This game will explode in five minutes!

posted by Lynx Winters Original SA post

In the last post we learned about beating people up with your hands and feet, which is what happens when the animators had some money to work with. Today's kung fu lesson is about the thing everyone knows DBZ is really about : flying and fireballs! So far, you might have been thinking that some rules are poorly-designed but still maybe a little workable. Today I'm going to send that idea into the Other World.

This game will explode in five minutes!
In the character stats, I explained that you have a Power Level (determined by dice) and a Power Up stat (PHYS + MEN x10), as well as a Power skill. In the combat basics, you saw the Power Up action. Let's see how all of this works.

When a fight starts up, all characters have no energy available to use. To get some ki to work with, you use the Power Up action on your turn. It's never really defined whether or not you can power up before a fight or how long you can hold it after a fight, so I guess the moment someone decides to gather power is when combat time starts. When you use a Power Up action, you get energy points up to your Power Up stat. You keep those energy points until you use them up or get knocked out, and it's sort of implied that you let it go after a fight's over but they never really say.

Your Power Level is the maximum amount of energy points you can gather until you have a chance to recover outside of combat. For example, if you have a Power Level of 600 and a Power Up of 200, you could Power Up three times before you hit your maximum unless you pace yourself and don't take the full 200 energy with each action. Also of note, to make the math a little faster you can only gather energy in multiples of 10. Powering Up for 130 energy is fine, but 145 isn't. If your Power Up is higher than the amount of energy left in your Power Level, you just get whatever is left. It is possible to have a Power Up higher than your Power Level, especially at character creation, so Powering Up just gets you all of it at once.

Outside of combat you recover used energy at a rate of your Power Up per hour. The GM could also grant ways of recovering used energy faster, like a Senzu Bean to instantly recover your full Power Level.

Now that you have some power ready, let's see what you can do it.

Of course, it would be ridiculous if you could just dump as much power as you wanted into any attack, so powers have a skill check to use properly. The difficulty of a Power skill check is (Power Cost / 10). A 400 energy blast has a difficulty of 40, for example. As mentioned above, the special effects on energy blasts increase the difficulty of the Power roll, not the actual energy cost. This is where the game starts to house-rule itself, suggesting that to speed up play you might want to only require the Power roll the first time a a character uses a specific power in a fight, then assume they pass the roll for the rest of combat. While that would speed up play, it also just blows away whatever semblance of balance the Power rolls might have tried to implement. In the case of targeted powers like blasts or some of the powers introduced in later books, after you make the Power roll to control the power, you make another Power roll to hit.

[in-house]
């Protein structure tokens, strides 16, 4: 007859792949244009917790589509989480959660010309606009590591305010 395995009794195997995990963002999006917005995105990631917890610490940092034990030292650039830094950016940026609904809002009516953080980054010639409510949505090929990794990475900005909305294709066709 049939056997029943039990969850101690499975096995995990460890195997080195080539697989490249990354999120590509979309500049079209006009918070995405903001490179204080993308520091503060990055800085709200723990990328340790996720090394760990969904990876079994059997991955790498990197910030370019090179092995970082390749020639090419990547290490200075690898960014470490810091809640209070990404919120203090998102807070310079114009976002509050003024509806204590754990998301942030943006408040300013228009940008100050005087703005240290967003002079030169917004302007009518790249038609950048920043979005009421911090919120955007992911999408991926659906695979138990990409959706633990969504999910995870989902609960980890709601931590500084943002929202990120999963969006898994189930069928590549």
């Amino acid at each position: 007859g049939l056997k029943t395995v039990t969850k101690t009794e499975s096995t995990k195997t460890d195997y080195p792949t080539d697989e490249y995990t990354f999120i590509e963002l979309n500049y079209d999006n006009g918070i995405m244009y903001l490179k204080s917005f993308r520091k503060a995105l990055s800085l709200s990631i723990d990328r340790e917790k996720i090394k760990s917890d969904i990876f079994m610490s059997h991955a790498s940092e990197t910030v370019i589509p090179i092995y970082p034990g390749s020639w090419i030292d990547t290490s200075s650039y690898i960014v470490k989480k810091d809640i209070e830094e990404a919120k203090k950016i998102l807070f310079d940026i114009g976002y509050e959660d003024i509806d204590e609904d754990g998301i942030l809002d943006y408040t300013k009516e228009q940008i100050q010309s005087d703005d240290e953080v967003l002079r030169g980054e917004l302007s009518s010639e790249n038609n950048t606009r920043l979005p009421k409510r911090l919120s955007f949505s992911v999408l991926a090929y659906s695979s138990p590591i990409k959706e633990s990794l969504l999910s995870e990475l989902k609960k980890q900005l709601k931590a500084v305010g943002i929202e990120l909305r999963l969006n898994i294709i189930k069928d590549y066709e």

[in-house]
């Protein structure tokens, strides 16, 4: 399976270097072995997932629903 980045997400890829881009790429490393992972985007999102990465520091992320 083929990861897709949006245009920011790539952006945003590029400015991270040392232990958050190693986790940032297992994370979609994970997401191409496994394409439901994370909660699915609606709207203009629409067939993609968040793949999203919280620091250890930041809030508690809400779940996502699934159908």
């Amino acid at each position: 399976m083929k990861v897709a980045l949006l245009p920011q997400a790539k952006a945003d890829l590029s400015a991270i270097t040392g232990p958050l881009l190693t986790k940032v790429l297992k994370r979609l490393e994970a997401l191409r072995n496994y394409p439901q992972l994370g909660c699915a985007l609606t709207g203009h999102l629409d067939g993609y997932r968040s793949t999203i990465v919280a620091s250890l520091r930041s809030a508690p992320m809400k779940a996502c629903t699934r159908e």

Hitting with a massive energy wave is pretty cool, but now it's time to roll damage. This is another spot where the game house-rules itself. Rolling 500d6 is not really as fun as it sounds with real dice but it's a central part of the game so they give you options to speed things up. The first option is the fastest, but also the dumbest: ignore the dice and just apply the points. This ends up fucking with the game's already loose math by making fights take longer due to attacks doing less damage and also forcing players to spend more energy to get as much damage as they could by rolling. The second option is more reasonable, and should have just replaced the first option entirely: multiply the number of dice by 3. That's much closer to what an average roll will be, still pretty quick math, and avoids the problems with the first option. The last option is also pretty reasonable while letting people actually roll damage because rolling dice is fun: drop the zeroes, roll however many dice are left and add them up, then add the zeroes back. For example, a 500 dice attack would become 5d6x100 while a 22,000 point attack would become 22d6x1000. You'll still need a buttload of dice but it's way more feasible than rolling 22,000 dice.

Nerds of Earth, lend me your power!
Goku's Spirit Bomb gets its own sidebar on page 87. The way that they rule it, you get a multiplier to your Power Level and Power Up based on how many people lend you power. A few thousand people gets you a x2 bonus, a small country gets you x10, and if you can get a whole planet to kickstart your attack you get a nice x100,000 multiplier. That's a shitload of power, so naturally nobody but Goku gets to do it unless you convince the GM to let you learn it.

In the next post I'll be covering what happens when the game manages to survive the first combat: GETTING HUGE!


posted by Lynx Winters Original SA post